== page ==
A Method to His Research
Most people don’t recognize the term “Likert scale,” but almost everyone knows the thing itself: the familiar questionnaire in which a respondent reads a statement and then picks an answer that best describes his or her reaction to it, ranging from, say, “strongly agree” to “strongly disagree.”
In the social sciences, the Likert scale is such a dexterous instrument that researchers can—and do—use it to gauge attitudes about everything from political issues to how romantic we consider ourselves to be. Not surprisingly, it has become the most widely used attitude scale in survey research.
Given its ubiquity, it would be easy to assume that the Likert scale is beyond reproach—an assumption Michael Lau, Assistant Professor of Counseling Psychology at Teachers College, believes would be a mistake.
“We take a lot of scientific methods for granted,” says Lau, who joined the TC faculty in 2007. “We’ve elevated science to a level where we trust it. Where we say: ‘There are no problems with these methods.’ Actually, if you look into methodology and philosophical assumptions, you’ll find a lot of gray areas. In other words, if you tinker with certain things methodologically, you can wind up with different results—or come up with spurious results.”
It is that possibility for distortion that drove Lau, an expert in quantitative methods, to examine some of the biases that can creep into Likert scales, specifically a phenomenon known as extreme response style (ERS), or the tendency of some respondents to choose the more extreme ends of a scale regardless of what a given statement might say.
There is nothing wrong with choosing a more extreme option, Lau says, if it is an accurate reflection of the degree to which a person endorses a given statement. If, however, the way that the scale is presented affects these responses, then the validity of the responses becomes suspect. So, as the focus of his dissertation at the University of Notre Dame, Lau tested three aspects of a Likert scale that could lead people to respond using the more extreme options.
One possible bias he examined was the use of absolute terms. Would, for example, a questionnaire that used the term “completely disagree” versus something less definitive, such as “strongly disagree,” lead more people to opt for an extreme response? He also analyzed whether labeling only the end points of a scale might lead to ERS. And he also considered the length of questionnaires and the role fatigue might play in leading people to choose an extreme answer.
Lau found that the length of a test and the labeling of only the extremes in a scale weren’t important. He detected little evidence of ERS in either case. The use of absolute terms, however, did result in evidence of ERS. The more absolute the terms, the more likely respondents were to choose one of the extremes.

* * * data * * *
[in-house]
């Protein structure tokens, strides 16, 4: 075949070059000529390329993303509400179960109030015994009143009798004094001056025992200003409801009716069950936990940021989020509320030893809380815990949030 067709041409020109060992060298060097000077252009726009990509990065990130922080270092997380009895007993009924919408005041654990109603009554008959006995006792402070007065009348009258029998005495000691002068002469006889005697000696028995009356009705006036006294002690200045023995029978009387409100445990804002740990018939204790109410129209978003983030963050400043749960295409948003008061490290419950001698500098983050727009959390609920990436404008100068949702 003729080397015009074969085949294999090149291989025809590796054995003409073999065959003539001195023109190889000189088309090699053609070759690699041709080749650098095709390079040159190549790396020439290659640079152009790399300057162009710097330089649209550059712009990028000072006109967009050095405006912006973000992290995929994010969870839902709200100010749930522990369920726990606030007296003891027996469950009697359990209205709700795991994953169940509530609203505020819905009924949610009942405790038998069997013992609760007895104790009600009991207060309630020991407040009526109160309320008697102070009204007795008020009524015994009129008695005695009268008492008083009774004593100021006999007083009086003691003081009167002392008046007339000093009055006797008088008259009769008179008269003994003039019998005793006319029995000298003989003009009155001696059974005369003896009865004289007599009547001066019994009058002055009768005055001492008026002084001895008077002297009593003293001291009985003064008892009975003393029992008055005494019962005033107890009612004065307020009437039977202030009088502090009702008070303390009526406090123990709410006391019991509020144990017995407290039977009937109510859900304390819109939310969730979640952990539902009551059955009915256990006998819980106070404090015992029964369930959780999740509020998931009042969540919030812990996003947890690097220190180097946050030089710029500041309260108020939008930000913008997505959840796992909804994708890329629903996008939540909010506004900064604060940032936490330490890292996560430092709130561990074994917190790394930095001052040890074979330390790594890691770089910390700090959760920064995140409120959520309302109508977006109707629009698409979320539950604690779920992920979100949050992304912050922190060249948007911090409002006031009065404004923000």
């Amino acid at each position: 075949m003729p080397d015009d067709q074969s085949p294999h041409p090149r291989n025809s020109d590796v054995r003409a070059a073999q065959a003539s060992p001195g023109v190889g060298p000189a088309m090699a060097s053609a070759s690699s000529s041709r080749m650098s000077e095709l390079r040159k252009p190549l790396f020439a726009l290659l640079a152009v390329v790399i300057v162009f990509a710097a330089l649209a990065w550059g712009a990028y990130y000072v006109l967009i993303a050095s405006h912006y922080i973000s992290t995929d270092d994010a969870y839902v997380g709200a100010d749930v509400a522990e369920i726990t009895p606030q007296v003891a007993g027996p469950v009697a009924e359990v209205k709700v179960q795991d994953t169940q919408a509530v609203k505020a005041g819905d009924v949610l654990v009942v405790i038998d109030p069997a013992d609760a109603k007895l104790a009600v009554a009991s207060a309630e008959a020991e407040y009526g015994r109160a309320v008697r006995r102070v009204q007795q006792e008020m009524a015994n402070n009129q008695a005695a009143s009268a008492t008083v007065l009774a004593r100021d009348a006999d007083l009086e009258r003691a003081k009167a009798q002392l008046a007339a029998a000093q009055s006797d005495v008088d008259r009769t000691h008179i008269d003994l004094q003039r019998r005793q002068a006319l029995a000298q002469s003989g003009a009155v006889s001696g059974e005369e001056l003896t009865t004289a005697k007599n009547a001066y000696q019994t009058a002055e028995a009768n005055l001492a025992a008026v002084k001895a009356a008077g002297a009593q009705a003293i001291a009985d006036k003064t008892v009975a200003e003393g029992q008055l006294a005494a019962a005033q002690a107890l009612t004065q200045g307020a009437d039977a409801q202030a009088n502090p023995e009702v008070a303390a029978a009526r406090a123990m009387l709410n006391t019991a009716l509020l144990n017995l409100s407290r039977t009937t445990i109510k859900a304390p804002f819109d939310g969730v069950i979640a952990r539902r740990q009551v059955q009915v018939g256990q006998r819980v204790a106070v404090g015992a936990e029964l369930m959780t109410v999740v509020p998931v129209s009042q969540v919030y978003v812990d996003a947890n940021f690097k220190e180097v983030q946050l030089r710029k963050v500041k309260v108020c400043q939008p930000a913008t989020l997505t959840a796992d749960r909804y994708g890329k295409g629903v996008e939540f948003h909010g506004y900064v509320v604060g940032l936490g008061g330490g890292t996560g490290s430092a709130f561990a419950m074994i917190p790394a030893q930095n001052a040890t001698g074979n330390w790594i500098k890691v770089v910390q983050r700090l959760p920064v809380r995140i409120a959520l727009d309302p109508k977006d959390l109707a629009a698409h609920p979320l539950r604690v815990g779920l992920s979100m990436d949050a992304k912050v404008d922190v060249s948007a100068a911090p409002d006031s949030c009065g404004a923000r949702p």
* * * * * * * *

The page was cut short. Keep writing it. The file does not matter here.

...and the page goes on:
Lau hastens to add, however, that he is not calling into question the overall accuracy of Likert scales. The effect he found was relatively small and would not have been significant enough to raise concern for most researchers. Nevertheless, he hopes his study will help to scholars who use Likert scales to understand potential biases.
“It’s really an issue of accuracy,” Lau says. “You want to get a sense that the results are not a function of how you put together the scale, but rather that it reflects solely a person’s attitude to whatever it is that you are measuring. My dissertation shows that how you label things in terms of absolute terms can have an effect.”
For now, Lau is at a loss to explain why an absolute term would make it more likely for people to select it than a less definite term. His original hypothesis was the opposite: A less definitive term would more likely yield more extreme responses. One possible explanation, he says, is that a less definitive term simply doesn’t map fully a respondent’s attitude or feeling.
At TC, Lau has continued his general interest in research methodology by collaborating with a number of his colleagues in exploring methodological issues within a number of areas ranging from reviewing and critiquing research methods that could be effective in the study of racial microaggressions—a term that has come to mean various subtle insults directed toward minorities, often unconsciously—to using qualitative methodologies in building theories on gender roles in various ethnic groups.
In the end, Lau says he has come away from his research with an appreciation of the power of the Likert scale—and its potential limitations.
“I think the goal of the dissertation was to inform,” he says. “If you are trying to run a study and putting together a questionnaire, what can you do to minimize issues of extreme responding? Can you use certain ways of phrasing the anchor points—the extremes—that might minimize extreme responding? The answer is that you can, and if you minimize potential methodological biases, you are going to get more valid and accurate results.”previous page